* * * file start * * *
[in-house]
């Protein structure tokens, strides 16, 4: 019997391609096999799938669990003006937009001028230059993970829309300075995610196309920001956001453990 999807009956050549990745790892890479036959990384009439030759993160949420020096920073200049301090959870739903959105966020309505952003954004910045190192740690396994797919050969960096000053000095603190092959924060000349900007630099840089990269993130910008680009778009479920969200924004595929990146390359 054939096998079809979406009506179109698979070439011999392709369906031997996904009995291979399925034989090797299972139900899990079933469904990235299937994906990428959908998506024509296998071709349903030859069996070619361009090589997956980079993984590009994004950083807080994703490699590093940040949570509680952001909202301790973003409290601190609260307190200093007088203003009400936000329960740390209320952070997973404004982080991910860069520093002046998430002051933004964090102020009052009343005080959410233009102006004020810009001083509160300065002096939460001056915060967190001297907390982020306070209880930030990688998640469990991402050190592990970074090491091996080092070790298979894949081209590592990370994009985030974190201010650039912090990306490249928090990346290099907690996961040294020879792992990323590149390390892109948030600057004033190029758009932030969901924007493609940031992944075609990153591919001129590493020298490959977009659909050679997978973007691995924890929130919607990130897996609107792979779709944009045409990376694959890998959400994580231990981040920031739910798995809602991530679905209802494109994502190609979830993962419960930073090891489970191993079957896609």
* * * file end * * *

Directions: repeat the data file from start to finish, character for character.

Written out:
[in-house]
């Protein structure tokens, strides 16, 4: 019997391609096999799938669990003006937009001028230059993970829309300075995610196309920001956001453990 999807009956050549990745790892890479036959990384009439030759993160949420020096920073200049301090959870739903959105966020309505952003954004910045190192740690396994797919050969960096000053000095603190092959924060000349900007630099840089990269993130910008680009778009479920969200924004595929990146390359 054939096998079809979406009506179109698979070439011999392709369906031997996904009995291979399925034989090797299972139900899990079933469904990235299937994906990428959908998506024509296998071709349903030859069996070619361009090589997956980079993984590009994004950083807080994703490699590093940040949570509680952001909202301790973003409290601190609260307190200093007088203003009400936000329960740390209320952070997973404004982080991910860069520093002046998430002051933004964090102020009052009343005080959410233009102006004020810009001083509160300065002096939460001056915060967190001297907390982020306070209880930030990688998640469990991402050190592990970074090491091996080092070790298979894949081209590592990370994009985030974190201010650039912090990306490249928090990346290099907690996961040294020879792992990323590149390390892109948030600057004033190029758009932030969901924007493609940031992944075609990153591919001129590493020298490959977009659909050679997978973007691995924890929130919607990130897996609107792979779709944009045409990376694959890998959400994580231990981040920031739910798995809602991530679905209802494109994502190609979830993962419960930073090891489970191993079957896609």